Manitoba records its 1st known case of severe acute hepatitis in children
Little is known about hepatitis emerging in kids, though several countries investigating
The first known case of a severe acute hepatitis emerging in children in several countries has been detected in Manitoba.
Shared Health, which co-ordinates health care in the province, confirmed the case in recent weeks, a spokesperson said Tuesday night. No other details have been provided.
Seven cases have also been confirmed at the Hospital for Sick Children in Toronto, one of Canada's largest children's hospitals, between October last year and the end of last month.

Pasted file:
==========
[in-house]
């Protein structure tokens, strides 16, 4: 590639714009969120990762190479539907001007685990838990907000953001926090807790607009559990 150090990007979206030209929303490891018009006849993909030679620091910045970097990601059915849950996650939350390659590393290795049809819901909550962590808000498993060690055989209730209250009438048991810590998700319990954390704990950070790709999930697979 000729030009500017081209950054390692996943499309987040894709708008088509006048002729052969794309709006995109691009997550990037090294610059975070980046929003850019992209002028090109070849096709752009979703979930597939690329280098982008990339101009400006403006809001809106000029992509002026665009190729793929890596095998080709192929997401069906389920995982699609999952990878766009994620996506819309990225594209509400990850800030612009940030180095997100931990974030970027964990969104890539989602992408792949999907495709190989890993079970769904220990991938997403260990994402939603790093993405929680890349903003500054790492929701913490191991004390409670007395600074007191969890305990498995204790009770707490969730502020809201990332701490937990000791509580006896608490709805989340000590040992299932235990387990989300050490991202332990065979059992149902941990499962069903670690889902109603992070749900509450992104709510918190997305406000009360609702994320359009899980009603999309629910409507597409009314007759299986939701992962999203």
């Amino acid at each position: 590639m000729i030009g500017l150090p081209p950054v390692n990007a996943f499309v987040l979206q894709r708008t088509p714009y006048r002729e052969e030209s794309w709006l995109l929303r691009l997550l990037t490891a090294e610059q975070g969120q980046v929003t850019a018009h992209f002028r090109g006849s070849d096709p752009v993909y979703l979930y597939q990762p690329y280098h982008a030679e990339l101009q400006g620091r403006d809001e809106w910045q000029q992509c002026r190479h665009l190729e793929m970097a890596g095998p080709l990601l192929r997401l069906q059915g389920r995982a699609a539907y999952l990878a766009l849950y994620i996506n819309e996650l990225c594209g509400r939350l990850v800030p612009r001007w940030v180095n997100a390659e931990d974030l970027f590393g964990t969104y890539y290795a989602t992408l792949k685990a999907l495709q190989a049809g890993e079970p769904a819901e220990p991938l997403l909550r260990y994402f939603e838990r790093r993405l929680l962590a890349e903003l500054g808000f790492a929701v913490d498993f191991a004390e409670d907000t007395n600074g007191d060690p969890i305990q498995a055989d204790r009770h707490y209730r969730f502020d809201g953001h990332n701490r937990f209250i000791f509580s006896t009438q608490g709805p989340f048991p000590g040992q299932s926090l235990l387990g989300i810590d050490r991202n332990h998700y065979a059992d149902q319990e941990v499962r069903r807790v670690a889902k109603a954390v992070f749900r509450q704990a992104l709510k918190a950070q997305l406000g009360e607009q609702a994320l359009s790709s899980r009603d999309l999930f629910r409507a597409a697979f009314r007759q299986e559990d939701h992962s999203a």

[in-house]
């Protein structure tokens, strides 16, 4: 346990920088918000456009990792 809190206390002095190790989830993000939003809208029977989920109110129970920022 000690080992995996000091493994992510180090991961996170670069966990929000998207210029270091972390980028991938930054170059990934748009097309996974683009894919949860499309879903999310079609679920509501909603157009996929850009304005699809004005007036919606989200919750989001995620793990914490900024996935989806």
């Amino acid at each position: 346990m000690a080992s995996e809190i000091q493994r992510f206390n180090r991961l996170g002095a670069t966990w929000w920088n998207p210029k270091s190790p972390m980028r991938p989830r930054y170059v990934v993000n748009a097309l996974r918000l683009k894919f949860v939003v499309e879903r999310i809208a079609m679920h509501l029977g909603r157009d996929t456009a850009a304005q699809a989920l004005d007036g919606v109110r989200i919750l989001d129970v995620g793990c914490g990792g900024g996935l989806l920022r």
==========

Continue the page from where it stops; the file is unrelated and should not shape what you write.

It isn't clear how many cases have been confirmed in Canada.
Little is known about the acute form of hepatitis at this point, but in recent months other countries have investigated whether it is connected with a rise in unexplained liver issues among youth.
The Centers for Disease Control and Prevention confirmed Friday it has identified 109 cases across the U.S., and 14 per cent of those children needed liver transplants. Five of them died.
Hepatitis, typically rare in children, is a liver inflammation condition caused by hepatitis viruses, alcohol consumption or exposure to toxic compounds or other pathogens.
Possible symptoms of hepatitis can include yellowing eyes and skin, or jaundice. Dark urine, abdominal pain, pale stool and vomiting are also symptoms.